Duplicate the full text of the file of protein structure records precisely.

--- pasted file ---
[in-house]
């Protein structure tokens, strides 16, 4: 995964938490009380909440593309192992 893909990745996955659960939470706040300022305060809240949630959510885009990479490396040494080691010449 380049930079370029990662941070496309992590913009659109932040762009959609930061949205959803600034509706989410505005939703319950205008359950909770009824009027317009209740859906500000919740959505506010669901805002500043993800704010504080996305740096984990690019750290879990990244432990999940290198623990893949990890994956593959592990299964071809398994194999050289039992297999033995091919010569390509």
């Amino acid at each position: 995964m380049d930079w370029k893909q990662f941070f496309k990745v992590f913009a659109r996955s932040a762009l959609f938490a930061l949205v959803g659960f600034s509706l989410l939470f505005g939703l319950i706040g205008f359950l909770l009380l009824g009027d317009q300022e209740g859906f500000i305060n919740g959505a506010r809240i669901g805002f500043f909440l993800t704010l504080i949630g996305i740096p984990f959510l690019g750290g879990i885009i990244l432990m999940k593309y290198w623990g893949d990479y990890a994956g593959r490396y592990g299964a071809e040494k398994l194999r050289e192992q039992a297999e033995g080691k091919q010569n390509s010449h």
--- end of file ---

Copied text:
[in-house]
């Protein structure tokens, strides 16, 4: 995964938490009380909440593309192992 893909990745996955659960939470706040300022305060809240949630959510885009990479490396040494080691010449 380049930079370029990662941070496309992590913009659109932040762009959609930061949205959803600034509706989410505005939703319950205008359950909770009824009027317009209740859906500000919740959505506010669901805002500043993800704010504080996305740096984990690019750290879990990244432990999940290198623990893949990890994956593959592990299964071809398994194999050289039992297999033995091919010569390509």
């Amino acid at each position: 995964m380049d930079w370029k893909q990662f941070f496309k990745v992590f913009a659109r996955s932040a762009l959609f938490a930061l949205v959803g659960f600034s509706l989410l939470f505005g939703l319950i706040g205008f359950l909770l009380l009824g009027d317009q300022e209740g859906f500000i305060n919740g959505a506010r809240i669901g805002f500043f909440l993800t704010l504080i949630g996305i740096p984990f959510l690019g750290g879990i885009i990244l432990m999940k593309y290198w623990g893949d990479y990890a994956g593959r490396y592990g299964a071809e040494k398994l194999r050289e192992q039992a297999e033995g080691k091919q010569n390509s010449h």